Corporate trainings have emerged as popular solutions, and Mental Health First Aid at Work is among the most widely used. Mental Health First Aid started in 2000 in Australia as a way to educate people about what to do when they encounter someone experiencing mental health problems, which are much more common than the emergencies traditional first aid courses teach. It later spread to 27 countries, each with their own licensing organizations. In the U.S., the National Council for Behavioral Health runs the program, and in 2013 it launched a version tailored for the workplace. More than 200 companies—including Bank of America, Gillette, Starbucks and Unilever—have offered one or both of its four- and eight-hour training programs to employees, says Betsy Schwartz, vice president for public education and strategic initiatives at the National Council for Behavioral Health.
“We’ve seen a significant increase in corporate interest,” Schwartz says. “In companies that train a larger number of employees, we get feedback about a whole culture shift.” Though there hasn’t been much research on the work-specific training, some studies have found that Mental Health First Aid improves knowledge about mental health, and confidence in responding to related issues, for the people who take it. The benefits to the person receiving help from a person who’s gone through the training, however, are not clear.
The number of organizations that run this type of training is growing. The Center for Workplace Mental Health at the American Psychiatric Association Foundation is developing a digital training for managers called “Notice. Talk. Act. at Work,” which teaches the early warning signs of mental health issues and how to have empathetic, compassionate conversations. “We cannot talk about mental health enough in the workplace,” says Darcy Gruttadaro, director of the Center for Workplace Mental Health. “We have a long way to go—the more we can reinforce it, the better.” Some companies have developed their own programs. The consulting firm Booz Allen Hamilton trained all employees in 2018 and 2019 to spot the five signs of emotional suffering—depression, in other words. The professional services firm EY (formerly Ernst & Young) offers digital training to help employees recognize the signs that a colleague is struggling and connect them to company resources.
Merely offering services and resources isn’t always enough. Employees have to know about and trust them. Most large companies have a free EAP, for example, which typically offers short-term counseling sessions and other wellbeing services for employees and their family members through outside providers. But even when people are aware that their company has an EAP, they often fear their HR department is monitoring who uses the programs, and that doing so could be a black mark on their employment record. As a result, many studies show that EAPs have historically been underused. “There shouldn’t be, but there is a stigma around this that exists in our country,” says Kight. “We have to help break that down and let people know that it’s okay to take advantage of these services.”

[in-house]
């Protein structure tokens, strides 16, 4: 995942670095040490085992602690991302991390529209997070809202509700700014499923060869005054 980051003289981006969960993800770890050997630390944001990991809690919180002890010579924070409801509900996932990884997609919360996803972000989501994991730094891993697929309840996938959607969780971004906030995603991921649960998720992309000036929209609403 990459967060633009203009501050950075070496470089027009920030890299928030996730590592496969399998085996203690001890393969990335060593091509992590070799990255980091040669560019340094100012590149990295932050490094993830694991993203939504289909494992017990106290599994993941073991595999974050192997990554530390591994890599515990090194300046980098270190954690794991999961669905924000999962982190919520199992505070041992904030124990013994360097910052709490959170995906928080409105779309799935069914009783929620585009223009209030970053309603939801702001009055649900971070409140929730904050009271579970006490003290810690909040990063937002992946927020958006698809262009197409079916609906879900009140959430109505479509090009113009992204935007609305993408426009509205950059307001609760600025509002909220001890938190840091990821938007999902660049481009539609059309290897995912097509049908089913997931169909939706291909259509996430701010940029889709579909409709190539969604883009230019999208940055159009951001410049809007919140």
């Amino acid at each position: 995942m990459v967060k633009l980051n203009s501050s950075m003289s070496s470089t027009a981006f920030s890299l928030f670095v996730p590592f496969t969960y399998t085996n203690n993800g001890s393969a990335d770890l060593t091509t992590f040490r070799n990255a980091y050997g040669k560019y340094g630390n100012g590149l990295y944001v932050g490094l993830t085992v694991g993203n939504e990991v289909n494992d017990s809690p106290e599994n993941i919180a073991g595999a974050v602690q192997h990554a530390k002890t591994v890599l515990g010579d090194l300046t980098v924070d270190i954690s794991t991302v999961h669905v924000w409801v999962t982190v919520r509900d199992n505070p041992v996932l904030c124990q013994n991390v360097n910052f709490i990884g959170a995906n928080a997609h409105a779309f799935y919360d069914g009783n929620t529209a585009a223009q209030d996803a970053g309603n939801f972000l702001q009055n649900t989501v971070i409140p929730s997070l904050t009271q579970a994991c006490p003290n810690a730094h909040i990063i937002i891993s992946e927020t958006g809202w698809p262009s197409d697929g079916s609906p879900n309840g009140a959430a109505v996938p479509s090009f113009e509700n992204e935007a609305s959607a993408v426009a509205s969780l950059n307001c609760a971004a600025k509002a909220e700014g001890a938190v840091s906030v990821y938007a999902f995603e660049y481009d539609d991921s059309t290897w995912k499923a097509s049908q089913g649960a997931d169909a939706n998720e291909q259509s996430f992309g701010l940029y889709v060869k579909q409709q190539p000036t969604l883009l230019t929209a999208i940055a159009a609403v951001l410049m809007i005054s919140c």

Soon, the two dozen Delta employees in today’s training will join the more than 600 who have completed Mental Health First Aid at Work since the airline started offering it in 2019. Though it’s not mandatory, the goal is for all 90,000 employees to take it, according to Delta’s HR team.
After Burnette gives the students a lesson in what to do if a coworker is having a panic attack, she ends on a hopeful note: proven ways a person can help themselves feel better. Exercise is one, and so are sleep, relaxation and 12-step programs. “But let me tell you something about this one right here,” she says, pointing to a slide on family, friends, faith and other social networks. “When you know you have people you can talk to that are nonjudgmental—I can go to you and have the conversation, and no matter what, you’ll listen—people have had better outcomes, because they have support.”
“I want to speak to that, because I’ve been thinking about how I can articulate this,” says a young man sitting in the front row. “Very early on in life, I found myself trying to remove stigma around mental health and talk about it, because I saw it in my family. It made me say to myself, I don’t want this to happen to me, so how can I make it normal? I started to talk to my friends and people that I’m close with. I say, hey guys, let’s get together and have drinks, and talk about what’s really going on.”
There’s no reason why conversations like these can’t happen in the workplace, too, the new thinking goes. “We’ve all grown up thinking certain conversations are professional and certain conversations are not professional,” Burnette says. “We bring our whole selves to work, so why can’t we talk about our whole self?”